Berlin, Germany • February 28, 1933
On this date in 1933, with the Reichstag (German parliament building) still smoldering following the fire set by 24‑year-old Dutch Communist Marinus van der Lubbe the day before, German Chancellor Adolf Hitler persuaded 87‑year-old President Paul von Hindenburg to sign the Reichstag Fire Edict. The emergency decree suspended key civil liberty sections of Germany’s Weimar constitution, among them the right to free expression of opinion, including a free press, and freedom of assembly and association. The Reichstag Fire Edict abolished postal, telegraph, and telephone privacy, and established the death penalty for an arm’s length of offenses, including arson, possessing firearms while opposing forces of the state, and assaults on the President and members of his cabinet. The signature of the ailing, senescent Hindenburg quickly converted Germany from a parliamentary democracy led by a would-be dictator into an absolute totalitarian state. It happened so fast—in less than a month.
With parliamentary elections scheduled for March 5, five days away, Hitler, who had dissolved parliament two days after being named chancellor on January 30, ordered the arrests of thousands of opposition Communists, including the party’s head, and rank and file Social Democrats, whose leadership had already fled to the safety of the Czech capital, Prague. Hitler’s paramilitary SA (Sturmabteilung, or “Storm Detachment”) goons, nicknamed “Brownshirts,” wreaked havoc everywhere they could, breaking into homes and business all across the country and beating and torturing the victims they dragged out and jailed. On March 5 Nazi organizations “monitored” polling places. Despite their best efforts to emasculate, intimidate, and chase off their opponents, the Nazis failed to gain an absolute majority of the 39.6 million votes cast, garnering just under 44 percent to control 288 seats; the Nazis needed the conservative German National People’s Party, which had 52 seats as well as posts in Hitler’s coalition cabinet, to govern the country.
To formally and legally place the whole power of government in his hands, Hitler on March 23 urged the Reichstag to enact and Hindenburg to sign the Enabling Act (Ermaechtigungsgesetz). The act, known formally as the Law to Remedy the Distress of the People and the Nation, granted Hitler’s cabinet the authority to enact laws without the participation of the Reichstag or his coalition partners. Thus using the tools of parliamentary democracy, Hitler gained unrestricted freedom to ban all political parties except his own and to terrorize, arrest, beat, imprison, torture, and kill any and all of his opponents.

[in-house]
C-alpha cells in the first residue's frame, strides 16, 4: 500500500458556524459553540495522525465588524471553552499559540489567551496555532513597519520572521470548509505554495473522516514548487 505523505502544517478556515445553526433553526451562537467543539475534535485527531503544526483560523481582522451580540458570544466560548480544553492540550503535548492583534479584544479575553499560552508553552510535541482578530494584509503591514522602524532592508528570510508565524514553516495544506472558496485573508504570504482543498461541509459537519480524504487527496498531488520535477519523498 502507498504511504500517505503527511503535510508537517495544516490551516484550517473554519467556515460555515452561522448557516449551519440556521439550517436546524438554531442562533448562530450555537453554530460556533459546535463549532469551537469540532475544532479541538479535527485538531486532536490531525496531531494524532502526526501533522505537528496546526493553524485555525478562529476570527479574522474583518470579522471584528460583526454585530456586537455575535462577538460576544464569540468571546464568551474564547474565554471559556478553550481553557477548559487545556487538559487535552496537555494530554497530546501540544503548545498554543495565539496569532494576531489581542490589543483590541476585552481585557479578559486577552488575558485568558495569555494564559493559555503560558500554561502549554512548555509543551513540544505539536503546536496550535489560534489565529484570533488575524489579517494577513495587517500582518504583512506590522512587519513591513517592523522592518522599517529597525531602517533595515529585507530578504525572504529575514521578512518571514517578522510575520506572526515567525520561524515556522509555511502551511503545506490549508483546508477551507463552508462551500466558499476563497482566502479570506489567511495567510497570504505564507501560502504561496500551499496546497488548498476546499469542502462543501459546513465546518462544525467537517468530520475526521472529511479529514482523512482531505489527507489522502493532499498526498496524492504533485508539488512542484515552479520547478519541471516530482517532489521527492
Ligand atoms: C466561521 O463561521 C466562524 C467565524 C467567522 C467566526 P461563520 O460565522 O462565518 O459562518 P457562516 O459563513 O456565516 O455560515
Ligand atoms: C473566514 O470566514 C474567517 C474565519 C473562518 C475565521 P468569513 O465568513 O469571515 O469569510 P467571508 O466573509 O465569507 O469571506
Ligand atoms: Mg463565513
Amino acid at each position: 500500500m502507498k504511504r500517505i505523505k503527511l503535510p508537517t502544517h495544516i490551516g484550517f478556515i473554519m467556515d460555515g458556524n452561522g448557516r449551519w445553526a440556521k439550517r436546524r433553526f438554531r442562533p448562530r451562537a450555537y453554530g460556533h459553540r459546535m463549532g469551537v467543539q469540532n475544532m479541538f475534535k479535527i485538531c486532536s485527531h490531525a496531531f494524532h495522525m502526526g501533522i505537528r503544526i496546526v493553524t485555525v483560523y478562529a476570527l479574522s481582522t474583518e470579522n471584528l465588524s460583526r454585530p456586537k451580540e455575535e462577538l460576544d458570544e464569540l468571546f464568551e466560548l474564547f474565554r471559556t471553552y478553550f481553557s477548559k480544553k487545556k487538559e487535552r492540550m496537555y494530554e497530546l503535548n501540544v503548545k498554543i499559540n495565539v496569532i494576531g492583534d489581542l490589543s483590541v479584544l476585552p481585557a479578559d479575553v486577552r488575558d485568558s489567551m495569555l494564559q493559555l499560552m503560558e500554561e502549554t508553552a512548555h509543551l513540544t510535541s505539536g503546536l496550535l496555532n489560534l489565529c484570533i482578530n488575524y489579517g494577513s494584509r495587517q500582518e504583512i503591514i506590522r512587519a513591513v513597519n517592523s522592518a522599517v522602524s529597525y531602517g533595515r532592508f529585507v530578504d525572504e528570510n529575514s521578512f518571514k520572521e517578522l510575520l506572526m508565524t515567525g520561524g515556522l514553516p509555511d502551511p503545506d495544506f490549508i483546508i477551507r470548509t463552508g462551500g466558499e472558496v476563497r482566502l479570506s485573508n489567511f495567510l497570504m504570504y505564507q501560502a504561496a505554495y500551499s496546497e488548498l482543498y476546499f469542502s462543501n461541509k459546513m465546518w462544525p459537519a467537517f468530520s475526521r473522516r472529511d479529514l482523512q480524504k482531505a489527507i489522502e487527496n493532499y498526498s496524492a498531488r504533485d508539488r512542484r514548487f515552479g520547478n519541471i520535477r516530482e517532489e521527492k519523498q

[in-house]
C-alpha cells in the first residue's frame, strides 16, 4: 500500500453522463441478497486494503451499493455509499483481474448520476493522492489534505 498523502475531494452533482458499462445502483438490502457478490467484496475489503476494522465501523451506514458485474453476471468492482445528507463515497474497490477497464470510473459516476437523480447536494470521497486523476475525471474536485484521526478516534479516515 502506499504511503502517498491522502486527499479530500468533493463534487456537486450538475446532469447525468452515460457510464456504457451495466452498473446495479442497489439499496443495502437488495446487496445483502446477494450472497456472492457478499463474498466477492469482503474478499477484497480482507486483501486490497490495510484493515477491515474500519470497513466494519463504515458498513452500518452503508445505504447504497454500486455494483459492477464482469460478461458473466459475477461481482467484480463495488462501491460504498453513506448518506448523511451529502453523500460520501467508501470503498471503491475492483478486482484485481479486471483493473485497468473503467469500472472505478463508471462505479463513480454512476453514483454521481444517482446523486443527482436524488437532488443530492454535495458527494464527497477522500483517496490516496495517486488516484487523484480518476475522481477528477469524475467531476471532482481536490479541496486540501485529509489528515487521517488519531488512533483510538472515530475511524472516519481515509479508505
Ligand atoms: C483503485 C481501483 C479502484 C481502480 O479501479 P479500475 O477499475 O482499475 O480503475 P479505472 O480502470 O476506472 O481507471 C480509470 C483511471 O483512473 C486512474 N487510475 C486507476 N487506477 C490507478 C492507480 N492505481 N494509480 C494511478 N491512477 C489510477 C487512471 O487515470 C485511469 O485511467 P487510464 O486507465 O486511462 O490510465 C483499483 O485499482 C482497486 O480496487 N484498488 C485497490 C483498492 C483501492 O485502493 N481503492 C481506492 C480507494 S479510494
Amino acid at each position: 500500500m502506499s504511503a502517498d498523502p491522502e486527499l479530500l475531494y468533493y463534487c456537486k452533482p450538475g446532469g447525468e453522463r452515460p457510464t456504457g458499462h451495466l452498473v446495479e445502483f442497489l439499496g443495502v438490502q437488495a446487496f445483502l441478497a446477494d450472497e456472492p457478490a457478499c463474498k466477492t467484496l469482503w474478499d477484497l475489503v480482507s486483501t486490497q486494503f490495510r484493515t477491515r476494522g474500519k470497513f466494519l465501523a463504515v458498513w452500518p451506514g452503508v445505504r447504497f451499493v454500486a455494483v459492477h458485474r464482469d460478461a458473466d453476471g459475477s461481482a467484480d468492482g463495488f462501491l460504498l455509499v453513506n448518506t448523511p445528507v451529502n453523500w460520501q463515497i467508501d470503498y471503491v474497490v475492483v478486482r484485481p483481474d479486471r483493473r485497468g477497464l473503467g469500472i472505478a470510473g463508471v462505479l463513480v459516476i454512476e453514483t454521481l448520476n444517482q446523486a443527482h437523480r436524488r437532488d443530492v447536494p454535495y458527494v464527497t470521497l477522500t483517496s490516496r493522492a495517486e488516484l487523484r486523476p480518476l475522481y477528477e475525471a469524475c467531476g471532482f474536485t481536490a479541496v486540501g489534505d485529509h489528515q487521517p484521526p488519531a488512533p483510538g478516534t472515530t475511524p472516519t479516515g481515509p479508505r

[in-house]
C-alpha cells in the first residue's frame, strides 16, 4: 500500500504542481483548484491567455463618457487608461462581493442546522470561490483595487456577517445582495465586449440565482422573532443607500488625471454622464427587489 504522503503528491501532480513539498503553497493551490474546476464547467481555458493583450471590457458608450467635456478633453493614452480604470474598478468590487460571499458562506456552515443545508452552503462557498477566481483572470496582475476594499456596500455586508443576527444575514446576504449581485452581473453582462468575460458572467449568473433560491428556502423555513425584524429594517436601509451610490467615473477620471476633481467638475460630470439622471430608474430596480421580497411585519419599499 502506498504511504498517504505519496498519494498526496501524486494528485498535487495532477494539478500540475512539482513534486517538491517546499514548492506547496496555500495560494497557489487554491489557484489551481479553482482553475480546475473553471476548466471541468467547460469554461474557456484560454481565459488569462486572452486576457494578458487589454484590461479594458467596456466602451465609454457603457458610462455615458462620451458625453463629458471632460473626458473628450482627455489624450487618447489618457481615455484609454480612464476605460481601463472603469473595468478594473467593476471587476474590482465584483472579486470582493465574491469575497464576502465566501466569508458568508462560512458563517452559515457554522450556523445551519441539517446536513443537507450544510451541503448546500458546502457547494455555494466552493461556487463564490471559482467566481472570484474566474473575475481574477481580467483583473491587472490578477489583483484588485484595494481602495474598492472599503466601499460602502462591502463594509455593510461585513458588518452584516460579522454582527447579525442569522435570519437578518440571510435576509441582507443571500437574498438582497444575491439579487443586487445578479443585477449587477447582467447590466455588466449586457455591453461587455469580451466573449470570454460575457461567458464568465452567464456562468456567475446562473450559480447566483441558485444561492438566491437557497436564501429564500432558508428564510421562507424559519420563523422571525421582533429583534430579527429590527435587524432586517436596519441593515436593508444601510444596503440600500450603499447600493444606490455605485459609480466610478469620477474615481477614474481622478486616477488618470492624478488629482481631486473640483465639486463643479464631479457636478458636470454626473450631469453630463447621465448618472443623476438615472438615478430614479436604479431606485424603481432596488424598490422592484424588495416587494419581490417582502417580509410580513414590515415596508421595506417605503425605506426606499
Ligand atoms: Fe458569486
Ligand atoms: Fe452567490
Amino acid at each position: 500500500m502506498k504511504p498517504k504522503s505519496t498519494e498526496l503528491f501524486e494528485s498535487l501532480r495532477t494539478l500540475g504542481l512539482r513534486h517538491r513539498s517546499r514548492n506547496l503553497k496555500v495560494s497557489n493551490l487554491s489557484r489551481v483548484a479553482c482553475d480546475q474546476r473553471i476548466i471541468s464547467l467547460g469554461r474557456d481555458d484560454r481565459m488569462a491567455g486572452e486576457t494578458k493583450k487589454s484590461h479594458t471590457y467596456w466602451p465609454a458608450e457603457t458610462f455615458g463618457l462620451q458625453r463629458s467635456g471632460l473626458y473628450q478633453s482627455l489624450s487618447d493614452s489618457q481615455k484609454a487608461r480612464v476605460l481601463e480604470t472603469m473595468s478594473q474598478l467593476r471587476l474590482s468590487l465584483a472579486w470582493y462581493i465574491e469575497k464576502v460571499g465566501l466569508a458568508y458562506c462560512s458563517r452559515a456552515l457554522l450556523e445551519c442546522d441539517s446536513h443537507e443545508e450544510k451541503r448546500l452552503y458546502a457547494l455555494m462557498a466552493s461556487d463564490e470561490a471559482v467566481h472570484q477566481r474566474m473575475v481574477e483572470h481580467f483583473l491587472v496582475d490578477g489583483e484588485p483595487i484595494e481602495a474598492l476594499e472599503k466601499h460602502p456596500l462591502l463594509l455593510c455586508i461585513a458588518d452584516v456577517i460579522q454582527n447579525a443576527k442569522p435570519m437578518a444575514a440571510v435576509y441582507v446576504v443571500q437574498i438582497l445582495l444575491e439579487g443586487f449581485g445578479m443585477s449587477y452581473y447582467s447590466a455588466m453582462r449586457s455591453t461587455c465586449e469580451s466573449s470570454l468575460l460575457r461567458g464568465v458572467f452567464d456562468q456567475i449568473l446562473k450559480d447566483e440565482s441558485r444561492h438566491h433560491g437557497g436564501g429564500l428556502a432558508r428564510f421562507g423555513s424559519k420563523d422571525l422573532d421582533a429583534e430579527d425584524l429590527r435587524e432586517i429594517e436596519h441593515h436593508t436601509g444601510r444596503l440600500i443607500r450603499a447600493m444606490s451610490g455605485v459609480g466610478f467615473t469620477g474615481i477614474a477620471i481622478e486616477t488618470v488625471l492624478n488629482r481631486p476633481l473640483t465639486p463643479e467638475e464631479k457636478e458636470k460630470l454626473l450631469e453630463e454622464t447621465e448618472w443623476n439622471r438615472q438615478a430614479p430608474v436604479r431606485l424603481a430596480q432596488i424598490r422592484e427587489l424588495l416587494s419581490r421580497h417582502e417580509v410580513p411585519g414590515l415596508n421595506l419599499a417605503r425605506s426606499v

Tightening the Nazis’ Grip on Germany, February and March 1933
Above: Before the Reichstag burned: Joseph Ferdinand Klemm’s painting of the German Reichstag and the Bismarck Memorial in the Koenigsplatz (“Square of the King”), Berlin, 1910. After the fire Reichstag members met in the Kroll Opera House (Krolloper), at the opposite end of Koenigsplatz, which is now a large grassy expanse called Platz der Republik (“Square of the Republic”). Both the Bismarck Memorial and Kroll Opera House are gone.
Left: Tasked with keeping peace and order on election day, March 5, 1933, a Berlin policeman and a Nazi SS (Schutzstaffel) Hilfspolizist (auxiliary policeman; literally, “helpful policeman”) walk the streets of the capital. These March elections were the last freely contested elections held until the collapse of Hitler’s Third Reich in May 1945. Between early March and mid-July 1933, Hitler banned all political parties except his own Nazi Party, formalizing the ban on July 14 by promulgating a law making the Nazi Party the only legally permitted party in the country.
Right: Hitler speaking to Reichstag members prior to their “disempowering” themselves by passing the Enabling Act on March 23, 1933. In part because Hitler’s Brownshirts swarmed inside and outside the Reichstag chamber, the bill met little resistance. The final vote was 444 supporting the Enabling Act to 94 opposed (all center-left Social Democrats). By then the Communist Party (the third largest party in the March 5 elections) had been banned and 26 SPD (Social Democrat) deputies had been arrested or were in hiding. From that date on, the defanged Reichstag only met intermittently until the end of the war, held no debates, enacted few laws, and mainly served as a stage for Hitler’s set piece speeches. Since 1992 a memorial to 96 Reichstag members murdered by the Nazis between 1933 and 1945 has a place of prominence next to the rebuilt Reichstag. The murdered members were chiefly Communists (42) and Socialists (40), and their murders took place in concentration camps such as Sachsenhausen (11), Buchenwald (8), Bergen-Belsen (7), Dachau (7), Ravensbrueck (4), and Mauthausen (4), to name the better known camps.
From Reichstag Fire, February 27, 1933, to the Enabling Act, March 23, 1933, and Its Immediate Consequences (You May Want to Mute the Horst Wessel Song [aka “Die Fahne hoch”], the Nazi Party’s Anthem)